Any victory by the devil in the war against the family is ultimately reflected in the church. The very survival of both society and the church leans heavily upon the family unit. In this unit, seen not only in God’s Word but also His creation, we find a basic truth: Men are fathers, and women are mothers.



As we shall see later, men and women are without question equal as humans, but they are also entirely unique as creatures. They are not only distinct sexually, but almost every other aspect of their natures is different as well. I believe these differences should be apparent, maintained, and even emphasized in everything, from the way we walk and talk to the way we work and dress. Men should never try to be women, and women should never try to be men. Now, I am not a male chauvinist. I wash dishes, change diapers, and make beds. In the 1970s, my mother was a leading voice in the women’s liberation movement (now called the feminist movement) in North America. Very articulate and outspoken, she even wrote an entire album of songs dedicated to women’s rights. And like her, I firmly believe that men and women should get equal pay for equal work.



My mother also left the movement because it turned into something else. She saw feminism becoming more about angry women who wanted to be like men rather than attaining the rightful respect for being a woman. And this is the feminism, albeit more refined, that is pushing its agenda into churches with a frightening degree of success today. Of course, I expect this influence in the world. However, when it seeps into the body of Christ disguised as an “improvement,” it often signals a very serious problem.



This movement in our church is partly the result of some Christians, who have an earnest desire to reach the world with the message of salvation, naively trying to increase their influence by adopting popular social philosophy. In an attempt to reverse the injustice against women throughout the ages, they have allowed the feminist movement to push the church beyond voting rights and equal pay into the arena of unisex thinking.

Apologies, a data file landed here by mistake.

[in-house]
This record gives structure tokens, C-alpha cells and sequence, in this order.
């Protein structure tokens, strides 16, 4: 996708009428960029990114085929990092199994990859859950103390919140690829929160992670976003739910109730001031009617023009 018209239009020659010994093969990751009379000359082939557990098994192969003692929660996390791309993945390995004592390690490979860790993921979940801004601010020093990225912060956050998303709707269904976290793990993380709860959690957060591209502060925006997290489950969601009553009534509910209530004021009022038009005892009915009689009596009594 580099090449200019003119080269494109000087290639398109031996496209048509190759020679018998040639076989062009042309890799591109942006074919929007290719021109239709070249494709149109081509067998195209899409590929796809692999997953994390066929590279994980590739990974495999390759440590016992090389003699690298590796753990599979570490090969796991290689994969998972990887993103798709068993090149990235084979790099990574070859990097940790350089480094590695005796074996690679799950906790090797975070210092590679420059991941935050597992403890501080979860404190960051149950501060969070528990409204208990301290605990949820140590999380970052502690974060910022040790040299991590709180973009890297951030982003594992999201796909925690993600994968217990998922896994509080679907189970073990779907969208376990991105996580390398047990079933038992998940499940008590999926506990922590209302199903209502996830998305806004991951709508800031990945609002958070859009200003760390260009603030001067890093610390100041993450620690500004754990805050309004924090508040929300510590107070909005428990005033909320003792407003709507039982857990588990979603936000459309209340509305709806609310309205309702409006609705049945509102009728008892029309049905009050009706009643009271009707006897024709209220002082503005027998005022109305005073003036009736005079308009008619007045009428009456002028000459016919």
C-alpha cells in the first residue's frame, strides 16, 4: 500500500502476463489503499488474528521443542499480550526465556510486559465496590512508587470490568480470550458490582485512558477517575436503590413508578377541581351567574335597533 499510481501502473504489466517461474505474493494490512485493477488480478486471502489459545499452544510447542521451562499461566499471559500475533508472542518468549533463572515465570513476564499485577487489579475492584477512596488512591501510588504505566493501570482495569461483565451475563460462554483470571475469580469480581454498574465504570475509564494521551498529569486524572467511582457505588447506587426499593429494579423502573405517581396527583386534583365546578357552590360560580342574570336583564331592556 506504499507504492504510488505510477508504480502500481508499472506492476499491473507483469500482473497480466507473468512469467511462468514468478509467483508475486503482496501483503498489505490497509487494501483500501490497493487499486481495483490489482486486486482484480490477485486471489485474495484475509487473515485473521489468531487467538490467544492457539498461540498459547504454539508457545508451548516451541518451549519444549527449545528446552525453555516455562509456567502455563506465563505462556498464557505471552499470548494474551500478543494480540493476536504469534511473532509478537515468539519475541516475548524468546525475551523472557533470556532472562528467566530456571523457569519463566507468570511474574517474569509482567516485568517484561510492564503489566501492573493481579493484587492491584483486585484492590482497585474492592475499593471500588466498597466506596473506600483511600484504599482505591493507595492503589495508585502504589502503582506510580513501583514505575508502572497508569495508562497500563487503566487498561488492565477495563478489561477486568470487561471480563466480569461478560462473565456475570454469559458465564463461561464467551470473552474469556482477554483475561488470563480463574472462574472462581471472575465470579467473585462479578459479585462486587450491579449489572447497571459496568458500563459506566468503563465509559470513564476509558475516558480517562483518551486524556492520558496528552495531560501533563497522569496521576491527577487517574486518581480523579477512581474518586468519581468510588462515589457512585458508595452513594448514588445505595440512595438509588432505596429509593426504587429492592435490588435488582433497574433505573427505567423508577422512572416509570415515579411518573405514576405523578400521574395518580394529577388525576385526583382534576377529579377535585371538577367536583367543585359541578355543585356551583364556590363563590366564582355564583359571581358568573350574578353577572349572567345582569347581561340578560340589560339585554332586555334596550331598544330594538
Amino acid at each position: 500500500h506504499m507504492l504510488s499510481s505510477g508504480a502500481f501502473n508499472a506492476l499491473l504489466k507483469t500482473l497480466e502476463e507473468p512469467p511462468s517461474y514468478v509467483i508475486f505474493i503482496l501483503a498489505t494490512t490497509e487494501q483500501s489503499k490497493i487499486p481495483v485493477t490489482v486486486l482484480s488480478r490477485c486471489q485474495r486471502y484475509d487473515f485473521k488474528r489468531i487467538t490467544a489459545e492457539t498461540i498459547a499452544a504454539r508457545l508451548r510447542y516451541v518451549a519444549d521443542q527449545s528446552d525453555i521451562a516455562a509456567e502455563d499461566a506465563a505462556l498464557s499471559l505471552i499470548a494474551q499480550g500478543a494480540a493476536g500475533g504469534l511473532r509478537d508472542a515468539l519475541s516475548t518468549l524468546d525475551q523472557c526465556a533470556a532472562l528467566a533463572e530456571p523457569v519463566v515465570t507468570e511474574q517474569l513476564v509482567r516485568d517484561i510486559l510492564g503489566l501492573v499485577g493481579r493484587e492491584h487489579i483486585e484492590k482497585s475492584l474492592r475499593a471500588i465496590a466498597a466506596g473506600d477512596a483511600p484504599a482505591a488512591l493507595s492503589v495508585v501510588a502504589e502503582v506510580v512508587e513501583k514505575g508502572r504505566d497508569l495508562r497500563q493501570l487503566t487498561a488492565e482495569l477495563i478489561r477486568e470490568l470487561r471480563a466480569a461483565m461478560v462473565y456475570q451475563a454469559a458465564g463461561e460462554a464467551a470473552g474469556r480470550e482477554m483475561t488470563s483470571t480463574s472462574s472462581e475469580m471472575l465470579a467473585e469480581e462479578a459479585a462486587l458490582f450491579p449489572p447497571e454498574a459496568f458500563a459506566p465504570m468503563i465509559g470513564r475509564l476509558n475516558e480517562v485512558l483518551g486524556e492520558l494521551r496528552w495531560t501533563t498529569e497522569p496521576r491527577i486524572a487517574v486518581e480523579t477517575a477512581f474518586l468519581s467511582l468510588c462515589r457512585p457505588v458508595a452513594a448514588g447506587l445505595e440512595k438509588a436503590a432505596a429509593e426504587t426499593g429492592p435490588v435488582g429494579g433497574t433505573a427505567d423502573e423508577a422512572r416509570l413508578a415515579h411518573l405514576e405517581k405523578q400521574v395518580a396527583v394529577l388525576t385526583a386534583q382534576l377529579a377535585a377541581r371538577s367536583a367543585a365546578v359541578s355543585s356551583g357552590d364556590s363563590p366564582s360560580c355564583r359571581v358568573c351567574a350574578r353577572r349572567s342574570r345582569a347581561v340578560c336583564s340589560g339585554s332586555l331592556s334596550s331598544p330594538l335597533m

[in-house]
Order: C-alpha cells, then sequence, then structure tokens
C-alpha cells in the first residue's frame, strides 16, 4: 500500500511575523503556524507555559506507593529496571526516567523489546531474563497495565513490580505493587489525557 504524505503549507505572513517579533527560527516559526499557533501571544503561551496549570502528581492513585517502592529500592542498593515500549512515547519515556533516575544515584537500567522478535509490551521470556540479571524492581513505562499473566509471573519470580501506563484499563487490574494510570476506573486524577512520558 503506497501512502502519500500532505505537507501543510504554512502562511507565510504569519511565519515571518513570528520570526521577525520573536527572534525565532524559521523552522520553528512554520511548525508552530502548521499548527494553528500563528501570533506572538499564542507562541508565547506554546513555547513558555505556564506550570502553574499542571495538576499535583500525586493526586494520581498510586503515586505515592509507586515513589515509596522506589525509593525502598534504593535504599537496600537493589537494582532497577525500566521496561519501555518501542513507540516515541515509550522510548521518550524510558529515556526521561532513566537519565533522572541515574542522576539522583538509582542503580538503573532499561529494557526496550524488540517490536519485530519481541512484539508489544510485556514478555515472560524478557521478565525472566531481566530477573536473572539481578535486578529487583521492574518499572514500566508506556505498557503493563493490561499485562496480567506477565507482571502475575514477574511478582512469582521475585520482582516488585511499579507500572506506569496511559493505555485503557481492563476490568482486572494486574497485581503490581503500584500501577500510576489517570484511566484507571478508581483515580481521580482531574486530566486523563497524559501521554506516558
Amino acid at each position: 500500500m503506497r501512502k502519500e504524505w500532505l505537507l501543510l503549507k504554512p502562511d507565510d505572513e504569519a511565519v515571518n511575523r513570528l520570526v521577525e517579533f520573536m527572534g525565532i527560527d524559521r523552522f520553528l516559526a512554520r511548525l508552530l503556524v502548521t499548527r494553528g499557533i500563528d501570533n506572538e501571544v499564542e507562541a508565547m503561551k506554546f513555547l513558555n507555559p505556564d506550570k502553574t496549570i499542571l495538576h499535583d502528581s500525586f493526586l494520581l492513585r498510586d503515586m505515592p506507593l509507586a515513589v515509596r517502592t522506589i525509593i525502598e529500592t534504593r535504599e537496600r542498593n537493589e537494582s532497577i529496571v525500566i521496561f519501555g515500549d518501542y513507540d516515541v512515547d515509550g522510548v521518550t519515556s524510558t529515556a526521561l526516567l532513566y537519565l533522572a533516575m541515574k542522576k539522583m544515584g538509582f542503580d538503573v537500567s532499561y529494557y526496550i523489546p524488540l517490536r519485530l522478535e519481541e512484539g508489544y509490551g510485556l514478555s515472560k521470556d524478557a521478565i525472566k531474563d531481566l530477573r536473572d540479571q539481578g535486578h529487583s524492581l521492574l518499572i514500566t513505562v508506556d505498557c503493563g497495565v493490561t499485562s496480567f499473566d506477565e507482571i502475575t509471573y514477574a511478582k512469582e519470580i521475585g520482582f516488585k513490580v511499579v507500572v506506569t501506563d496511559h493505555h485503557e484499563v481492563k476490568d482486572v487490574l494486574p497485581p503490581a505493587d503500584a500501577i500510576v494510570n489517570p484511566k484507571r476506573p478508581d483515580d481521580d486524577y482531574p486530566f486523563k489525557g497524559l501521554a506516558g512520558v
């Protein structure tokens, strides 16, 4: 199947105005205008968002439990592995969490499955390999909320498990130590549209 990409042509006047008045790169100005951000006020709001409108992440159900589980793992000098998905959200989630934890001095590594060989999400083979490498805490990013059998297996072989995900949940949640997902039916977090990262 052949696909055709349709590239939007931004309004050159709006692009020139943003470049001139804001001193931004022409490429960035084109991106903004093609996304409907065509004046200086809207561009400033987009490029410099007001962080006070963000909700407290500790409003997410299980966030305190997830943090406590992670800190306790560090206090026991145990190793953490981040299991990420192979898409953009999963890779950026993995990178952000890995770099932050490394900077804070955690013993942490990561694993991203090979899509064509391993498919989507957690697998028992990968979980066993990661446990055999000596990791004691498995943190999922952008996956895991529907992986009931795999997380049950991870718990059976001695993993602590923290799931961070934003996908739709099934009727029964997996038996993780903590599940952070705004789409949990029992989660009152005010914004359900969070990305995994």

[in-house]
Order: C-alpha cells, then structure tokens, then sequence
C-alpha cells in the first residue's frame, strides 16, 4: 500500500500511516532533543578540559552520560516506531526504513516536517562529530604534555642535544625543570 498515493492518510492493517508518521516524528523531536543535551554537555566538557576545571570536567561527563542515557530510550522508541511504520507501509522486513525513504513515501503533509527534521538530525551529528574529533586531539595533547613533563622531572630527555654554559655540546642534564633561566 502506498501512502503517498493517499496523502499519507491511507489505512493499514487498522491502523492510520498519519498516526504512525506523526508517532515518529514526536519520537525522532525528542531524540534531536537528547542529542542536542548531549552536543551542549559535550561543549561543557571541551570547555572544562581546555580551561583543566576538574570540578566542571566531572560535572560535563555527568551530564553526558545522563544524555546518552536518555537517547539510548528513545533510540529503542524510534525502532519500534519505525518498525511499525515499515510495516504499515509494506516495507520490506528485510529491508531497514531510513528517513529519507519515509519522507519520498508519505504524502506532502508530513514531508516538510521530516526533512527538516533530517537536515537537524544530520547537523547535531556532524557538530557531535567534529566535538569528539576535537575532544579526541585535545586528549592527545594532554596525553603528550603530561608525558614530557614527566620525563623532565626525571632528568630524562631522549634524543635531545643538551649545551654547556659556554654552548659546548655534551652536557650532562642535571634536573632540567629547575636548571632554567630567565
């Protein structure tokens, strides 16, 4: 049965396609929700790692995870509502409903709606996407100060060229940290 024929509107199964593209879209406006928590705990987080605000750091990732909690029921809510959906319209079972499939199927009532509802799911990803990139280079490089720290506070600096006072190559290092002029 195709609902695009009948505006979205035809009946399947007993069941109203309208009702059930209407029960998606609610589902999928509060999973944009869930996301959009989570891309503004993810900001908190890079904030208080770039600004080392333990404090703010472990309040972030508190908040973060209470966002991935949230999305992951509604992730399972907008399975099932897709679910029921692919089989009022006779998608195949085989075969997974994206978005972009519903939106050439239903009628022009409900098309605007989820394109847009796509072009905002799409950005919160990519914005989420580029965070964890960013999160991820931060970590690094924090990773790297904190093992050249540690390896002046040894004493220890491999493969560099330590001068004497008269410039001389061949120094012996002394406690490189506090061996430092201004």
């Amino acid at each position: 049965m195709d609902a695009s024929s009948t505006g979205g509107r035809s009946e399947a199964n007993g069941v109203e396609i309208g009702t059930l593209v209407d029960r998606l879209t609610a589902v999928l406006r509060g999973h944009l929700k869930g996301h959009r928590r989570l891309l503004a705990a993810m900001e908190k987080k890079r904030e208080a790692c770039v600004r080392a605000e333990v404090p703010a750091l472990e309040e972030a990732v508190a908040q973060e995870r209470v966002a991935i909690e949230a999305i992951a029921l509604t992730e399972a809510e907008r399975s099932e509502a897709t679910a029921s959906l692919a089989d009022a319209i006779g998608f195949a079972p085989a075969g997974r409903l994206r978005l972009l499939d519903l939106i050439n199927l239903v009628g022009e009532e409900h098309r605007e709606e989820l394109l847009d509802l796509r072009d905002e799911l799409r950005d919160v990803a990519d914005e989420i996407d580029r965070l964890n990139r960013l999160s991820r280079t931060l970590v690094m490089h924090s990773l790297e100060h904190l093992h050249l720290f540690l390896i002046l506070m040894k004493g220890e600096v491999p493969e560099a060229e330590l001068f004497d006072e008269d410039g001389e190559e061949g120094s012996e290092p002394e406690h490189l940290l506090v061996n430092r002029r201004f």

And by substituting a politically correct but biblically inaccurate social philosophy as their guide, they are inadvertently erasing any biblical distinction between men and women. Often when an organization seeks to correct some wrong policy, it overcorrects. I fear this is the case of the church, which has a valid need to create more avenues for women to use their gifts of ministry. However, this need is being translated by some into a problematic desire for women to be ordained as pastors and elders.

When Men Fail to Lead


I should hasten to say that the blame does not lie with just the liberal feminist movement. In fact, the brunt of the blame must fall on indifferent and even lazy men within the church. They are failing to fulfill their roles as strong, loving, and servant-oriented leaders. As a result, women are naturally stepping into the vacuum.

Yet Isaiah 3:1–12 offers a sobering thought about this scenario. “And I will give children to be their princes, and babes shall rule over them. … As for my people, children are their oppressors, and women rule over them. O my people, they which lead thee cause thee to err, and destroy the way of thy paths” (emphasis supplied).

It appears that when men fail to lead as they should, women and children fill the void as a negative consequence. This often comes with bad results, as was the case with Queen Jezebel, who usurped her husband’s authority. (See 1 Kings 18, 19, and 21.) While in power, she severely persecuted God’s prophets. Not long after, her daughter Athaliah took the throne of Judah—a six-year reign marked by bloodshed and confusion (2 Kings 11:1–16).

The Christian author E.G. White wrote, “The greatest want of the world is the want of men—men who will not be bought or sold, men who in their inmost souls are true and honest, men who do not fear to call sin by its right name, men whose conscience is as true to duty as the needle to the pole, men who will stand for the right though the heavens fall.”1